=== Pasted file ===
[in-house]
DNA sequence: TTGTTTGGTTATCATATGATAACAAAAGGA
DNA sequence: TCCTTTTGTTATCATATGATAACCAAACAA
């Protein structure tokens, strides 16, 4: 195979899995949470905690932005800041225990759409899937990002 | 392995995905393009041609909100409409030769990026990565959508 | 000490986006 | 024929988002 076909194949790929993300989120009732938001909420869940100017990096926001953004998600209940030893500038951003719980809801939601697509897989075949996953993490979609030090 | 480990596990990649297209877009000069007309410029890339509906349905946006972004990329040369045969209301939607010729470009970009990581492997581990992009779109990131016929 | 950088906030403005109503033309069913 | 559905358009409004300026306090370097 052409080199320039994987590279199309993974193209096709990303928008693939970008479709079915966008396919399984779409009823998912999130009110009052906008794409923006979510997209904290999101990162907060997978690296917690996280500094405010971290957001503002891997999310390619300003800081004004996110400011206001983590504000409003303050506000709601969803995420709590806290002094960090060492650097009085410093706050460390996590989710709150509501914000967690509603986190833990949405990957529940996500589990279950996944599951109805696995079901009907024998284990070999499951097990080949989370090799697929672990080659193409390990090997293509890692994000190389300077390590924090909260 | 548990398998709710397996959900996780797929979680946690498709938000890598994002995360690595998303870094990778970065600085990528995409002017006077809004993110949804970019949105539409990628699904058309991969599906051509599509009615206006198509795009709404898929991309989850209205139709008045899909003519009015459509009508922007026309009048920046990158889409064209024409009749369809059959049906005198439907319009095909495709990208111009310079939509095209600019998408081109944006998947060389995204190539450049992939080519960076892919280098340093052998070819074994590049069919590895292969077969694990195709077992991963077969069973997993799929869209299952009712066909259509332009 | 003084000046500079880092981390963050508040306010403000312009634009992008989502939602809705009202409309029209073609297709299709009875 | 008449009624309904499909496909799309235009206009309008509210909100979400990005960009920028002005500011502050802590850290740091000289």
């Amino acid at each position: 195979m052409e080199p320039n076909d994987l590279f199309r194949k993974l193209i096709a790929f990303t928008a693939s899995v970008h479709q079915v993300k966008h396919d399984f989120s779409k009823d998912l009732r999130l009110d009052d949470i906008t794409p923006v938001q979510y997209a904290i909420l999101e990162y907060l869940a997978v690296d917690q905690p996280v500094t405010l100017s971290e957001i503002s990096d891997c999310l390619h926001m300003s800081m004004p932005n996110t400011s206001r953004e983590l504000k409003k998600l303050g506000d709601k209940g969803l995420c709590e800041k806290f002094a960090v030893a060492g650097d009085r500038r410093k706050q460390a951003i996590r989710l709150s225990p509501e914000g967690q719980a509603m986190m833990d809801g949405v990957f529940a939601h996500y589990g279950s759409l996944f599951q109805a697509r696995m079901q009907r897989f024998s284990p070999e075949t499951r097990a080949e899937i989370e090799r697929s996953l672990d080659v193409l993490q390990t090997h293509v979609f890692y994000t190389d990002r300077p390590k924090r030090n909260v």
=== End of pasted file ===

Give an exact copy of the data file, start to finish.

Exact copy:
[in-house]
DNA sequence: TTGTTTGGTTATCATATGATAACAAAAGGA
DNA sequence: TCCTTTTGTTATCATATGATAACCAAACAA
């Protein structure tokens, strides 16, 4: 195979899995949470905690932005800041225990759409899937990002 | 392995995905393009041609909100409409030769990026990565959508 | 000490986006 | 024929988002 076909194949790929993300989120009732938001909420869940100017990096926001953004998600209940030893500038951003719980809801939601697509897989075949996953993490979609030090 | 480990596990990649297209877009000069007309410029890339509906349905946006972004990329040369045969209301939607010729470009970009990581492997581990992009779109990131016929 | 950088906030403005109503033309069913 | 559905358009409004300026306090370097 052409080199320039994987590279199309993974193209096709990303928008693939970008479709079915966008396919399984779409009823998912999130009110009052906008794409923006979510997209904290999101990162907060997978690296917690996280500094405010971290957001503002891997999310390619300003800081004004996110400011206001983590504000409003303050506000709601969803995420709590806290002094960090060492650097009085410093706050460390996590989710709150509501914000967690509603986190833990949405990957529940996500589990279950996944599951109805696995079901009907024998284990070999499951097990080949989370090799697929672990080659193409390990090997293509890692994000190389300077390590924090909260 | 548990398998709710397996959900996780797929979680946690498709938000890598994002995360690595998303870094990778970065600085990528995409002017006077809004993110949804970019949105539409990628699904058309991969599906051509599509009615206006198509795009709404898929991309989850209205139709008045899909003519009015459509009508922007026309009048920046990158889409064209024409009749369809059959049906005198439907319009095909495709990208111009310079939509095209600019998408081109944006998947060389995204190539450049992939080519960076892919280098340093052998070819074994590049069919590895292969077969694990195709077992991963077969069973997993799929869209299952009712066909259509332009 | 003084000046500079880092981390963050508040306010403000312009634009992008989502939602809705009202409309029209073609297709299709009875 | 008449009624309904499909496909799309235009206009309008509210909100979400990005960009920028002005500011502050802590850290740091000289």
């Amino acid at each position: 195979m052409e080199p320039n076909d994987l590279f199309r194949k993974l193209i096709a790929f990303t928008a693939s899995v970008h479709q079915v993300k966008h396919d399984f989120s779409k009823d998912l009732r999130l009110d009052d949470i906008t794409p923006v938001q979510y997209a904290i909420l999101e990162y907060l869940a997978v690296d917690q905690p996280v500094t405010l100017s971290e957001i503002s990096d891997c999310l390619h926001m300003s800081m004004p932005n996110t400011s206001r953004e983590l504000k409003k998600l303050g506000d709601k209940g969803l995420c709590e800041k806290f002094a960090v030893a060492g650097d009085r500038r410093k706050q460390a951003i996590r989710l709150s225990p509501e914000g967690q719980a509603m986190m833990d809801g949405v990957f529940a939601h996500y589990g279950s759409l996944f599951q109805a697509r696995m079901q009907r897989f024998s284990p070999e075949t499951r097990a080949e899937i989370e090799r697929s996953l672990d080659v193409l993490q390990t090997h293509v979609f890692y994000t190389d990002r300077p390590k924090r030090n909260v």